Yesterday’s decision by the Supreme Court in Town of Greece was predictable, given this particular Court’s history. That doesn’t make it any less unfortunate. The Court, in a 5-4 decision, upheld the town’s practice of opening town council meetings with a (very Christian) prayer.
It is ironic that all five Justices in the majority are Catholic; it wasn’t all that long ago (at least in legal time) that Catholic children attending the country’s public schools were required to participate in decidedly Protestant bible readings. The Protestant majority saw no reason to accommodate Catholics (or Jews or Freethinkers or anyone else), and the Catholics found that exercise of majoritarian privilege so offensive to their beliefs that large numbers of them left the public system. That was the genesis of the parochial schools with which we are familiar.
How soon they forget….
Don Knebel has an excellent post about Town of Greece over at the Center for Civic Literacy’s website. As he notes,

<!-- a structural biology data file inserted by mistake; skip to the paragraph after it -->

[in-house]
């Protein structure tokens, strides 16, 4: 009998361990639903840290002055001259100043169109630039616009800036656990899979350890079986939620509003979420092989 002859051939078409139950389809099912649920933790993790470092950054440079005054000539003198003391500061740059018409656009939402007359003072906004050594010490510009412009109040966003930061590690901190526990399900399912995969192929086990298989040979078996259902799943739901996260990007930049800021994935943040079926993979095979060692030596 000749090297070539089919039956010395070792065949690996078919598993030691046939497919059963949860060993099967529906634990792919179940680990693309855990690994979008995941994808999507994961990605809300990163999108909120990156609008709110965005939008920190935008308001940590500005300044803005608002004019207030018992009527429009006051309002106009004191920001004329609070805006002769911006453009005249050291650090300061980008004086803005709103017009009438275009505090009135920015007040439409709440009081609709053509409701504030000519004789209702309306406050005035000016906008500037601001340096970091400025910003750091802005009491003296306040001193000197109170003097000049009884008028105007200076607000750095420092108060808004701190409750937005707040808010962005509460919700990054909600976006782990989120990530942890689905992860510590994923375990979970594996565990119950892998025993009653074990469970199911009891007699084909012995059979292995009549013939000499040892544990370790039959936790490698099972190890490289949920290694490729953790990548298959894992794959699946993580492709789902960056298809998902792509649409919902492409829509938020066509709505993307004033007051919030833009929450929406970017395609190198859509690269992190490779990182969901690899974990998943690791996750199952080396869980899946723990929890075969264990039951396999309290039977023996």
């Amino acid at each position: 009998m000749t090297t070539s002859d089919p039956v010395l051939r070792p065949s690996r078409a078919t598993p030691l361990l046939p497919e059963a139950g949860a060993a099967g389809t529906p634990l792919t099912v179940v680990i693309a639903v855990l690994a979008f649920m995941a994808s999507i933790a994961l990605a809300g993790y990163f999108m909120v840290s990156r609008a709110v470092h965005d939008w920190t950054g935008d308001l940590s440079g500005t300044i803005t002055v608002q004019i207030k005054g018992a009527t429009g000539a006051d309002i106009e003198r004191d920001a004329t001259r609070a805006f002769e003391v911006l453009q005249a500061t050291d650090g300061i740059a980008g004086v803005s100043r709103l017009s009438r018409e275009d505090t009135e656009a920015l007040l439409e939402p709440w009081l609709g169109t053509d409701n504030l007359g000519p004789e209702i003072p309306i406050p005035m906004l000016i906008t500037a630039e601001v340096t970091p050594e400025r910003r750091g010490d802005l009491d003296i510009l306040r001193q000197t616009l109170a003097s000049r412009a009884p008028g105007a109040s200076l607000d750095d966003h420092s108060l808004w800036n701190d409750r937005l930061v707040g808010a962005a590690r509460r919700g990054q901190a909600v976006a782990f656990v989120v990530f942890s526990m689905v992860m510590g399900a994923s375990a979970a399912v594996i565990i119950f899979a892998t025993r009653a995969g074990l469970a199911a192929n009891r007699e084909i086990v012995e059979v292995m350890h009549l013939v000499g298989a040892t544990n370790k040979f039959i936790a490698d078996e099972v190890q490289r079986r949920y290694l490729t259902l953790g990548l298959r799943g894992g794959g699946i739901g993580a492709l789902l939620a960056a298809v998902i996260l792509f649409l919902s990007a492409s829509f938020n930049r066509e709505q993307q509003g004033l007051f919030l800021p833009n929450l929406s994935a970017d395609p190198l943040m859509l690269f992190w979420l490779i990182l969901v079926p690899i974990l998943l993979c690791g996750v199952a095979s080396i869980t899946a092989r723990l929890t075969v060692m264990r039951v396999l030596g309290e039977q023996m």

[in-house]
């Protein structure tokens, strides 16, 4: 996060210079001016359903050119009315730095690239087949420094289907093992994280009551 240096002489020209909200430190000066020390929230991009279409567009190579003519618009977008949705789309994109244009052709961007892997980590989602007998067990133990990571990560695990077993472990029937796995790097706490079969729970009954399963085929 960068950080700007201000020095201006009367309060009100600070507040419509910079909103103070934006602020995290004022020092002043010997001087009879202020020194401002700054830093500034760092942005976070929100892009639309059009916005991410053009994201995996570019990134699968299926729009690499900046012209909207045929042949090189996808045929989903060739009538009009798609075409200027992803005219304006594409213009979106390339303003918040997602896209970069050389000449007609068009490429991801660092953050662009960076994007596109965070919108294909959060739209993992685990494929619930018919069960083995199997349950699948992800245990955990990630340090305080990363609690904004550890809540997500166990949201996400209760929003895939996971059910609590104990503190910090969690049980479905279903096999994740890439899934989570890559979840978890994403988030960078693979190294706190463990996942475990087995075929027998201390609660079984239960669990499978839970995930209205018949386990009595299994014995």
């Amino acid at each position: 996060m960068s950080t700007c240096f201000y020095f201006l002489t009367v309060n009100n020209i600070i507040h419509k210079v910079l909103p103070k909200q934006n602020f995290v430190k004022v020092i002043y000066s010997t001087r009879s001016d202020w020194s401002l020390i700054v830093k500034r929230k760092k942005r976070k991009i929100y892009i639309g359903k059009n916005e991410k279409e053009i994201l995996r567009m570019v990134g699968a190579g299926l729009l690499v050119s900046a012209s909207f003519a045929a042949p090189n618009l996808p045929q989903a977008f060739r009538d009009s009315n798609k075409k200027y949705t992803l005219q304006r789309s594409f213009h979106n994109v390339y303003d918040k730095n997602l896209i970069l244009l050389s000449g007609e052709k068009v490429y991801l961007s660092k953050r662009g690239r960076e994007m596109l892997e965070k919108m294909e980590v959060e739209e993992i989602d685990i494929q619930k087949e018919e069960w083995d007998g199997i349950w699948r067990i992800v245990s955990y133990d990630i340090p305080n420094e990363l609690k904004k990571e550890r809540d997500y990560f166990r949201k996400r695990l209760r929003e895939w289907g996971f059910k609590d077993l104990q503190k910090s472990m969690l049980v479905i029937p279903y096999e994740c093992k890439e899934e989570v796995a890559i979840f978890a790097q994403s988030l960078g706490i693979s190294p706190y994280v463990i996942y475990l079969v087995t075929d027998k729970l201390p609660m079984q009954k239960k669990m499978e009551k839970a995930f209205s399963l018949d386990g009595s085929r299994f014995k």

Under the Court’s decision, that practice [inviting only Christian pastors to deliver the prayer] can continue so long as there are no non-Christian congregations in the town. And, if say a Hindu temple comes to Greece, the town will still have no obligation to include prayers acceptable to Buddhists, Muslims, Jews and all the other traditions that its residents may follow. There is something unsettling about that. Meetings of the town council should not be places for the dominant religion to trumpet that dominance. As Justice Kagan noted: “[T]he [challenged] prayers betray no understanding that the American community is today, as it long has been, a rich mosaic of religious faiths.”
Does this decision threaten religious liberty? Not much. It’s just another “f**k you, you don’t count” to people who don’t genuflect to the gods of the majority. Just another reminder that the pious hypocrites demanding that government privilege their beliefs–by allowing them to deny contraception coverage to their employees, for example–are totally unwilling to respect the equally sincere beliefs of others.